In each year’s LG OLED range, it’s the C-class model that garners the most excitement. And rightfully so; this is the most affordable model that offers the company’s most up-to-date panel and processing tech. Going further up the range will get you a fancier design and speaker arrangement, but won’t get you a better picture performance.
This year’s C-class model is the CX, here reviewed in 55in OLED55CX guise. We’ve already tested and loved it at the new 48in size, but is it similarly superb at this more cinematic scale? It certainly is.
The LG OLED55CX price was £1799 ($1800, AU$3959) at launch, but it’s already dropped to £1699 ($1700, AU$3295).
In the UK, the 55in CX is listed as either the OLED55CX6LA or OLED55CX5LB. The only difference between the two is the finish: the 6LA is ‘Dark Silver’ and the 5LB is ‘Light Silver’. The model code in the US is OLED55CXPUA, and in Australia it’s OLED55CXPTA.
There’s a cheaper 2020 LG OLED, the BX, but this uses an older version of LG’s processor so isn’t expected to deliver the same level of performance. On the other hand, opting to go further up the range with the GX, WX or RX will get you upgraded styling and speakers, but not an improved picture performance. In fact, the WX and RX have slightly downgraded HDMI sockets when compared to the more affordable CX and GX.
The OLED55CX’s key rivals this year will be the Sony KD-55A8 (the XBR-55A8H in the US), the Samsung QE55Q90T (QN55Q90T in the US and QA55Q90T in Australia), and the Philips 55OLED805 and Panasonic TX-55HZ1000, neither of which is available in the US or Australia.
The CX looks practically identical to last year’s C9. It’s always disappointing when a manufacturer doesn’t update the styling for a new generation model, but this design is more elegant than most, thanks to its sleek pedestal stand.
The stand is quite wide, but the LG CX’s overall footprint is a fair bit narrower than that of sets such as the Sony A8, which has feet at either end of its bottom panel. The CX does sit rather low, though, which could be an issue if you plan to place a soundbar in front of it.
With the stand detached and the TV hung on a wall, the CX looks much like any other 2020 OLED: a pure black panel surrounded by a super-slim, flush, black bezel with no branding. There’s a standby light on the bottom edge, but even this can be disabled if you want to go for the ultra stealthy look.
The panel itself is astonishingly thin (about 6mm) but, as is the norm for OLED TVs, there’s an enclosure on the rear that houses all of the set’s connections, speakers and processing hardware. This increases the set’s overall depth to 4.7cm (1.8in) which, perhaps surprisingly, makes it thicker than the 3.5cm (1.4in) Samsung Q90T QLED.
The connections around the back include four HDMIs, three USBs, an aerial, satellite, ethernet, a headphone socket and optical audio output.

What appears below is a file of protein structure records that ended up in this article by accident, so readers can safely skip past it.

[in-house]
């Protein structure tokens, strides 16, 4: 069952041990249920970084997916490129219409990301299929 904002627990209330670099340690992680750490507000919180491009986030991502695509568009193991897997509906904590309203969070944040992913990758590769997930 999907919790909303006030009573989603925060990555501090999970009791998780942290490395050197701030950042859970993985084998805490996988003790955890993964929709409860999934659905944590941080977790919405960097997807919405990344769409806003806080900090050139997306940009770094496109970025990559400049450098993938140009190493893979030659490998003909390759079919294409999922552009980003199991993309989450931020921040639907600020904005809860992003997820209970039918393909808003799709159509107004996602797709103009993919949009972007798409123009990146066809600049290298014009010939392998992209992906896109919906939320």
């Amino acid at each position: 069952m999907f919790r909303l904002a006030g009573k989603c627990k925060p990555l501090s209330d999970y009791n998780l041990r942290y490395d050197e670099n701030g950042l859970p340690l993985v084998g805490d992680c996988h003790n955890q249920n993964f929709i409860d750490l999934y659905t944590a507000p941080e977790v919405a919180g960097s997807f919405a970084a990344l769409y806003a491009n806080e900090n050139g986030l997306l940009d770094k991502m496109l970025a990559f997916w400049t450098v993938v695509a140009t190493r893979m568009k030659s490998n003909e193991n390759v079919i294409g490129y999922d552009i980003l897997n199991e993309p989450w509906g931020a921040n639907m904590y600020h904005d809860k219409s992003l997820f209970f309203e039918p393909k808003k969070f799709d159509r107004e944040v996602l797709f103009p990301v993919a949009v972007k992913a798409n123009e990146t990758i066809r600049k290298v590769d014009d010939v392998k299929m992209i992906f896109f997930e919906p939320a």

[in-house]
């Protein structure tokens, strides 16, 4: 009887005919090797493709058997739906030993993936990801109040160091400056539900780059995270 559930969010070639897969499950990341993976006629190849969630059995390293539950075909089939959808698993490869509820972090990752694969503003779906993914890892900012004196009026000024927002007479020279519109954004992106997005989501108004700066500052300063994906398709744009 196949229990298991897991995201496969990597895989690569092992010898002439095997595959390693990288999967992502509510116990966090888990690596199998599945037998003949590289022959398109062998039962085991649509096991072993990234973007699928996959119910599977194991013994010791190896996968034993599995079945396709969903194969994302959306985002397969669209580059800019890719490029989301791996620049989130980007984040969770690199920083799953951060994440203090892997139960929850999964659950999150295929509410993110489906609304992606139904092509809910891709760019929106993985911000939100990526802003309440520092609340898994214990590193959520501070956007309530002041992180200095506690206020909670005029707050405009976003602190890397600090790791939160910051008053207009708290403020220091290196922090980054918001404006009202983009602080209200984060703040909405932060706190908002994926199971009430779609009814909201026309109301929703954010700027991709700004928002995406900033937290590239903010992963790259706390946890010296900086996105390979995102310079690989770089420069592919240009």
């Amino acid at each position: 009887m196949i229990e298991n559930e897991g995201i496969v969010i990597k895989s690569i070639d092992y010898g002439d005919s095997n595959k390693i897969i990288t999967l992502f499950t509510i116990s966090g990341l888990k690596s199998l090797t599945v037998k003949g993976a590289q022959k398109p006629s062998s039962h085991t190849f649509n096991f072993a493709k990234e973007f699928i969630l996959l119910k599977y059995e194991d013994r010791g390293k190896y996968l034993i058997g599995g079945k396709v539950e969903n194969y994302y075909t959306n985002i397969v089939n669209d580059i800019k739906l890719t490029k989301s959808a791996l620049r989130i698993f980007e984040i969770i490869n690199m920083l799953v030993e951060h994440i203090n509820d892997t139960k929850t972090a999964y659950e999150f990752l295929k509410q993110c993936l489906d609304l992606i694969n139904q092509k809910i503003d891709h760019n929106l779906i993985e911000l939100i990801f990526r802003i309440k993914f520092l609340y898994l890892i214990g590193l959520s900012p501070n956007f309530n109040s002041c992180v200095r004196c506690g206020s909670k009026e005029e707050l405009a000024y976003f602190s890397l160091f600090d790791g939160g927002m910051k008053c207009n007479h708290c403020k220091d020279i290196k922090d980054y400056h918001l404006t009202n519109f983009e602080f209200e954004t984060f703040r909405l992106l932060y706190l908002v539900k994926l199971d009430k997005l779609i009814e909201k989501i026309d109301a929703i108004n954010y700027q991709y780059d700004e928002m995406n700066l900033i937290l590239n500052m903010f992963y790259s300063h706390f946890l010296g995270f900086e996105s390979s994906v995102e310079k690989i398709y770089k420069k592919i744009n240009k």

The HDMIs are better specified here than on rival TVs. For starters, they’re officially HDMI 2.1 certified, and while that isn’t the guarantee of support for all next-gen HDMI features you might expect, the CX does support those likely to be of concern for the next few years, including eARC (Enhanced Audio Return Channel), HFR (High Frame Rate), ALLM (Auto Low Latency Mode) and VRR (Variable Refresh Rate).
Those last two features are specifically for gamers, with ALLM ensuring the TV’s low-lag (we measure 13ms) Game mode is automatically selected when a compatible console is connected, and VRR dynamically matching the TV’s refresh rate to the frame rate being output by a console.
Screen type OLED
Operating system webOS
HDR formats HDR10, HLG, Dolby Vision
Xbox One X and One S gamers can take advantage of these features now, and both will be supported by the next-gen PS5 and Xbox Series X. It’s also worth noting that all current VRR formats are now supported by LG’s BX, CX, GX and ZX models, thanks to a recent software update that added official AMD FreeSync compatibility. Bizarrely, the WX and RX models lack VRR support entirely.
There’s a strong selection of built-in apps. Netflix, Amazon Prime Video, Apple TV and Disney+ are all present, complete with Dolby Vision and Dolby Atmos on the appropriate content. Google Play Movies & TV is present, too, although HDR wouldn’t work from this app during testing.
The only music apps available are Spotify and Deezer, but we wouldn’t recommend using your TV for music playback. Bluetooth 5.0 and AirPlay 2 are on board so you can send music (and video, with AirPlay 2) to the TV from a portable device anyway.
Users in the US will also find Hulu and Vudu in the app selection, although Vimeo is missing, while Australian buyers get the likes of Telstra TV Box Office, Foxtel and Stan.
There is a letdown for UK buyers, though: while Now TV and Sky Store are on board, all of the core catch-up apps are missing. That means no BBC iPlayer, ITV Hub, All 4 or My5. LG and Freeview Play haven’t partnered together this year as they have done previously, which means it’s down to LG to strike up agreements for these services, which it has so far failed to do. You can get these apps by adding an affordable video streamer (the Amazon Fire TV Stick 4K does the job admirably and affordably), but that’s not really the point.
The apps that are there are nicely presented and quick to access, thanks to LG’s webOS platform, which is similar this year to last. The settings menus could still do with a bit of streamlining (Samsung is much better in this regard), but webOS is a pleasure to use day to day, particularly if you get along with the pointer function of the ergonomic remote, as many people do.
The brain of the TV is the 2020 version of LG’s Alpha 9 (a9) processor. This ‘Gen 3’ chip brings with it, among other things, a feature called AI Picture Pro, which LG says will “enhance the resolution and sharpness of contents by an algorithm learned via a LG Deep Learning technique”, and AI Sound Pro, which “provides the optimal sound or Virtual 5.1 surround, depending on the watching genre”.